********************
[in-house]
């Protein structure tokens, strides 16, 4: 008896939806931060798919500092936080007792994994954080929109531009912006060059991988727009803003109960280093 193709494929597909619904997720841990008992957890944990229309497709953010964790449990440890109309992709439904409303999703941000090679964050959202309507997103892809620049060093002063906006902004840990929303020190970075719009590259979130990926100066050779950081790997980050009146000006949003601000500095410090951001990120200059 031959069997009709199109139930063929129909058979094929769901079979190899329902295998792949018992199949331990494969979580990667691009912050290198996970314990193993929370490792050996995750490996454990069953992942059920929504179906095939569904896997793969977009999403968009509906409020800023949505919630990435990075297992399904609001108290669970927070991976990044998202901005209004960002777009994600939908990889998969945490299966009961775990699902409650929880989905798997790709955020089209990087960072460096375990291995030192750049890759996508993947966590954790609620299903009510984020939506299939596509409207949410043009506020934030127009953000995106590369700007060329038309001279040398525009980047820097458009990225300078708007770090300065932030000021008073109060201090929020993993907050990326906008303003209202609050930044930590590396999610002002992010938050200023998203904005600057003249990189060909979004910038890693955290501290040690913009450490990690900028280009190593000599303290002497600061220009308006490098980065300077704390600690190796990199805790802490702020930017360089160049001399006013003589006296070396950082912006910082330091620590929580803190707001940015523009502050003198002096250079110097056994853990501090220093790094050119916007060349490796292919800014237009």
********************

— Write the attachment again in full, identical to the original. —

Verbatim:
[in-house]
């Protein structure tokens, strides 16, 4: 008896939806931060798919500092936080007792994994954080929109531009912006060059991988727009803003109960280093 193709494929597909619904997720841990008992957890944990229309497709953010964790449990440890109309992709439904409303999703941000090679964050959202309507997103892809620049060093002063906006902004840990929303020190970075719009590259979130990926100066050779950081790997980050009146000006949003601000500095410090951001990120200059 031959069997009709199109139930063929129909058979094929769901079979190899329902295998792949018992199949331990494969979580990667691009912050290198996970314990193993929370490792050996995750490996454990069953992942059920929504179906095939569904896997793969977009999403968009509906409020800023949505919630990435990075297992399904609001108290669970927070991976990044998202901005209004960002777009994600939908990889998969945490299966009961775990699902409650929880989905798997790709955020089209990087960072460096375990291995030192750049890759996508993947966590954790609620299903009510984020939506299939596509409207949410043009506020934030127009953000995106590369700007060329038309001279040398525009980047820097458009990225300078708007770090300065932030000021008073109060201090929020993993907050990326906008303003209202609050930044930590590396999610002002992010938050200023998203904005600057003249990189060909979004910038890693955290501290040690913009450490990690900028280009190593000599303290002497600061220009308006490098980065300077704390600690190796990199805790802490702020930017360089160049001399006013003589006296070396950082912006910082330091620590929580803190707001940015523009502050003198002096250079110097056994853990501090220093790094050119916007060349490796292919800014237009």